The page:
Pc Open Del3

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  • 1. Chapter 15: Monitors and Displays399 Figure 15-14: Examples of numerals displayed on an LCD. LCD LIGHTING An LCD uses one of two light source types: reflective and transmissive. A reflective LCD reflects only the light that enters through its polarized filters from its environ- ment. In a well-lighted room or in sunlight, there is usually enough light to see the display. Transmissive LCDs, used in portable computers and flat-panel monitors, incorporate lighting elements to backlight the display. Typically, built-in fluores- cent tubes located around the edges of the display and sometimes behind the LCD provide the lighting.Categorizing LCDs The three different types of LCDs used in various devices are common-plane, pas- sive matrix, and active matrix.COMMON-PLANE LCD Common-plane LCDs arent used for PC displays but rather in watches, handheld games, and microwaves, where the same numbers or objects are displayed repeatedly.PASSIVE MATRIX LCD A passive matrix LCD has pixels, like a CRT, instead of electrodes. However, its operating principles are the same that are used in a common-plane LCD. A grid organized in rows and columns is used to energize the pixels, which are located at the intersections of the rows and columns. Integrated circuits control the rows and columns to ensure that a charge sent over the grid gets to the specific pixel that it was intended to activate. The grids rows and columns are on separate layers of a transparent conductive material that sandwich a layer of liquid crystal. A layer of polarizing film is added to the top and bottom substrates of the sandwich.A pixel is energized when an electrical charge is sent down the appropriate col- umn on one substrate, and a grounding charge is sent over the appropriate row on the other substrate. The two charges converge at the pixel located at the intersec- tion of the row and column and cause the pixels liquid crystal to untwist and block the light source and darken the pixel.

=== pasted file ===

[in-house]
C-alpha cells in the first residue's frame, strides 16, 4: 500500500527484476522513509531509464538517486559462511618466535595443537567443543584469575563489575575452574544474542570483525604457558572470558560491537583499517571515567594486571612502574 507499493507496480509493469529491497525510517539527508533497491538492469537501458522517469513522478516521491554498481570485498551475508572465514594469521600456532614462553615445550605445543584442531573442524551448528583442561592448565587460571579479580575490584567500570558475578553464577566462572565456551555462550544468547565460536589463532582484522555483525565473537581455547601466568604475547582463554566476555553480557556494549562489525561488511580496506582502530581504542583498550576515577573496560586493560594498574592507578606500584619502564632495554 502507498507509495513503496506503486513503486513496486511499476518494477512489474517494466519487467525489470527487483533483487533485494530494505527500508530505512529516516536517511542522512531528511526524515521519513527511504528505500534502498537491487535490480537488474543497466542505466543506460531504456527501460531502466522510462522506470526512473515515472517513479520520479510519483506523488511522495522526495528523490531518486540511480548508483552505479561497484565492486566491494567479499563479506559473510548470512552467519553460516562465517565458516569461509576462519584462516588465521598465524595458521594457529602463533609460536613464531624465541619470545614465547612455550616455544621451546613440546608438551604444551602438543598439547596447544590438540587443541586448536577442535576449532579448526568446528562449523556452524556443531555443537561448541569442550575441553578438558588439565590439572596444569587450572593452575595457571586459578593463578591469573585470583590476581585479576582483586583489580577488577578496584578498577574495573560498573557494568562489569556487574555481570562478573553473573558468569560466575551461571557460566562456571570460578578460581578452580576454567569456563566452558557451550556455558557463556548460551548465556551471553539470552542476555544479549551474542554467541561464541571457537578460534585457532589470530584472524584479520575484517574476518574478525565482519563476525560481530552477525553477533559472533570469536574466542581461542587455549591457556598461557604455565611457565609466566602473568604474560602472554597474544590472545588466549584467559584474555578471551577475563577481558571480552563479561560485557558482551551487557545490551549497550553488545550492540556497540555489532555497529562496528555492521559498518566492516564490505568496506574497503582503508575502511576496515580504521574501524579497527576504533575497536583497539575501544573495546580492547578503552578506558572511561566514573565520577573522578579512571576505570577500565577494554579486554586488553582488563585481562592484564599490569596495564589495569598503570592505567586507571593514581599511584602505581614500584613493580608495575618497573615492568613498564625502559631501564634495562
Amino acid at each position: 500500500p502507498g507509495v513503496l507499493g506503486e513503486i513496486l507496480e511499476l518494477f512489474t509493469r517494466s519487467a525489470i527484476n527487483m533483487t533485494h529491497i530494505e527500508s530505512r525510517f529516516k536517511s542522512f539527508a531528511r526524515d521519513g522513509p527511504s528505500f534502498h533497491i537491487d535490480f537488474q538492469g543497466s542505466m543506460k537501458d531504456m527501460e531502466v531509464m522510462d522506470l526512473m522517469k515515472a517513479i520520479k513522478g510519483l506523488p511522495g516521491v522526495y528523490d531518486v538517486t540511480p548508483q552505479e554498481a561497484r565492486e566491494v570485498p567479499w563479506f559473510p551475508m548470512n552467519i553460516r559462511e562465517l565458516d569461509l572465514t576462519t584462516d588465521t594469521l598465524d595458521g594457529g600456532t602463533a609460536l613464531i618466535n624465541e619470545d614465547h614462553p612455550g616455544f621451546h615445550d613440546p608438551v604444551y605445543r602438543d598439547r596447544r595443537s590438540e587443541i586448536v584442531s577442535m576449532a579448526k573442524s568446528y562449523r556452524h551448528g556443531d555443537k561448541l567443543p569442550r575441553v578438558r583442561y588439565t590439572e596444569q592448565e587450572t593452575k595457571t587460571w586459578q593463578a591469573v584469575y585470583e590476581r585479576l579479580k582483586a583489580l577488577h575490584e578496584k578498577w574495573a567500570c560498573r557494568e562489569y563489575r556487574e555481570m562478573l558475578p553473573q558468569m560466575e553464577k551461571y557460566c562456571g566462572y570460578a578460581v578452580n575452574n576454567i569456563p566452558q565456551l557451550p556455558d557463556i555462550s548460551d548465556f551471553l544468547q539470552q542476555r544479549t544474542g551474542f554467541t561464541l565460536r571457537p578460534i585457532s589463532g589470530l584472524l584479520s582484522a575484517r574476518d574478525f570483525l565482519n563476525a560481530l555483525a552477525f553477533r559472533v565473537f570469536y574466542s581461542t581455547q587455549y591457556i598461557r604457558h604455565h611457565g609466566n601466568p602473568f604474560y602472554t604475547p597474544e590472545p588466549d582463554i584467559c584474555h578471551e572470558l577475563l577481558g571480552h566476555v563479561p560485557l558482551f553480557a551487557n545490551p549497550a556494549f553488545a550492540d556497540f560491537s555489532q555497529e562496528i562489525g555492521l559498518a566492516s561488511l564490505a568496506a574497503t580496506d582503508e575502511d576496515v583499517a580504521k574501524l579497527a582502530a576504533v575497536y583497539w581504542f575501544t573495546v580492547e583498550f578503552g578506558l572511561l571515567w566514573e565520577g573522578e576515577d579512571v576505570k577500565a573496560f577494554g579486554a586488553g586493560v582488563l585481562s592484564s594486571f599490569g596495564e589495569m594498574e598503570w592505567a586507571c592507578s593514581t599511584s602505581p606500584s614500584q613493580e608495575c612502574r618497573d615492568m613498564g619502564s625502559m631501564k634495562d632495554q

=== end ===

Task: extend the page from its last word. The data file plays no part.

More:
2. 400 Part IV: Sight and Sound Systems Another Passive Matrix ApplicationAn application of passive matrix LCD technology is the portable stylus-based computer,also known as the personal digital assistant (PDA) or palmtop computer. Although thesecomputers might have a keyboard, commands and data are typically entered throughthe screen via a special non-writing pen or stylus. The display is covered by aprotective, plastic covering; beneath the display is a wire grid that recognizes themovements of the stylus. The wire grid records the movements of the pen over thegrids intersections, which is similar to the technology behind touch-screens. A passive matrix LCD has its disadvantages. Its refresh speed (the response time) is slow, and the grid delivers electricity imprecisely to specific pixels. This latter prob- lem can affect nearby pixels and create a fuzzy image or create contrast problems.A passive matrix display uses one of two types of liquid crystal: N Twisted nematic (TN): TN liquid crystal has a 90 twist and is used in low- cost displays. It produces a black on gray or silver background. TN liquid crystal is used primarily on consumer electronics and appliances.N Supertwisted nematic (STN): Although its name sounds a bit like your wacky brother-in-law, STN is the type of liquid crystal found on a portable or handheld PC or a PDA. It is made with either a 180 or a 270 twist, which gives it a much wider range of motion, making it more toler- ant against any energy radiating from nearby pixels and allowing it to provide more steps of color shadings. STN is used in both monochrome and color displays.Although not a type of liquid crystal, dual-scan STN (DSTN) is a process usedin some LCDs to double the number of lines refreshed and to cut the time torefresh the display in half. This is accomplished by dividing the LCD into twoequal halves that are scanned simultaneously.ACTIVE MATRIX LCD The pixels on an active matrix LCD use thin-film transistors (TFTs), which is why this type of LCD is often called a TFT display. TFTs are switching transistors and capacitors etched in a matrix pattern on a glass substrate that forms one of the lay- ers of the active matrix LCD. Each pixel consists of three TFTs, one for each of the 3. Chapter 15: Monitors and Displays 401RGB colors, which can add up to quite a few transistors in the display. For example, a VGA 640 x 480 color display uses 921,600 transistors; comparatively, a 1024 x 768 UVGA color display uses 2,359,296 transistors, all of which are etched into the substrate glass. If a transistor is defective, it creates a bad pixel. TFT displays com- monly have at least a few bad pixels.An active matrix LCD addresses its pixels somewhat like a passive matrix. However, when one row is addressed on the active matrix display, all the other rows are switched off, and the charge is sent down the appropriate column. Because only the addressed row is active, just the pixel at the intersection of the active row and column is affected. The TFTs capacitor holds the energy used to charge the pixel until the next refresh cycle.The color of the pixel is provided by color filters that lay over the areas con- trolled by the pixels three TFTs. Colors are created by the amount of light allowed to pass through the filters by each of the TFTs, which are controlled by the inten- sity of the charge sent to them by the image control circuits.As illustrated in Figure 15-15, the TFTs control how much the liquid crystal ele- ments open (untwist) to block the light passing through the color filters. In the sit- uation shown in Figure 15-15, a small amount of the light source is being allowed to pass through the red filter along with a wide open blue, but no light is being passed through the green filter. Controlling the amount of electricity that flows to the pixel manages the action of the liquid crystal and the amount of light allowed to pass through the color filters. By controlling the light, active matrix screens are able to display 256 levels of color brightness per pixel. Comparing Viewing AnglesA displays viewing angle measures how far above, below, and (more importantly) tothe side of the display that images on the screen can be accurately viewed. Thefollowing table compares the viewing angles of the two LCD displays with a CRT. Thefigure here illustrates the relative differences of the viewing angles of these displays.Display Type Viewing Angle Passive matrix LCD49100Active matrix LCD 90120CRT120180Continued 4. 402 Part IV: Sight and Sound SystemsComparing Viewing Angles (Continued)Cathode ray tubeActive matrix LCD Passive matrix LCDThe curvature of the screen has a lot to do with a displays viewing angle, but next on the list is the amount of contrast in the displayed image. An active matrix (TFT) display has deeper color, clarity, and contrast over a passive matrix display. In the eye of the viewer, LCD displays begin to lose their picture quality as the angle of view increases because less of the displays light (image) is able to reach the viewer. Obviously, the viewing angle champion is the conventional CRT. However, a flat-screen CRT might have a much lower viewing angle. 5. Chapter 15: Monitors and Displays403 RedGreenBlue Figure 15-15: Controlling the color in an active matrix LCD.Powering the Display Monitors dont run off the PCs power supply, even if they are plugged into the back of the PC power supply. Plugging a monitor into the back of the PCs power supply is the same as getting AC power straight from a wall outlet. The plug on the back of the power supply is an AC power pass-through plug. A PCs monitor uses more power than all the other components of the PC added together. And because of how it works, several power issues exist on monitors that dont exist on a PC or its power supply.Managing power In an effort to reduce the tremendous amount of energy being consumed by moni- tors in active mode, governments and industry organizations have developed ini- tiatives to reduce the amount of power consumed by PC monitors in general but especially when theyre idle. The U.S. Environmental Protection Agency (EPA) has the Energy Star program that certifies monitors and personal computers that meet a guideline for reduced energy consumption. This program certifies monitors that use less than 30 watts of power in all power modes and reduce their power consumption by 99 percent when in sleep or suspended mode. Most PCs sold today meet this standard, and youll see the Energy Star logo displayed on the monitor during the boot sequence on these PCs. Virtually all monitors on the market today are also compliant with VESAs Display Power Management System (DPMS) protocol. DPMS is used to power down parts of the monitor and PC after theyve been idle for a certain period of time. DPMS is a Basic Input/Output System- (BIOS) supported protocol that can be enabled in the Complementary Metal-Oxide Semiconductor (CMOS) settings of the PC. 6. 404 Part IV: Sight and Sound Systems Degaussing the screen The internal components of a CRT can become magnetized over time. If they do, it can have a negative affect on the quality of the image produced by the monitor. If the CRT becomes overly magnetized, color blotches can appear on the screen near the edges and in the corners. A CRT can be magnetized in lots of ways, including setting stereo speakers or other forms of magnets too close to the monitor (which can also distort the display), bumping the monitor very hard, or moving the moni- tor so that its positioned over a PCs power supply.The cure for magnetization of the CRT is degaussing. This term is derived from the word gauss, which is a measure of magnetic force. Most better monitors have built-in degaussing circuits that neutralize the CRTs magnetization through a coil of wire inside the monitor. The degaussing circuit is activated by either a manual switch or automatically through the monitors controls.On monitors with a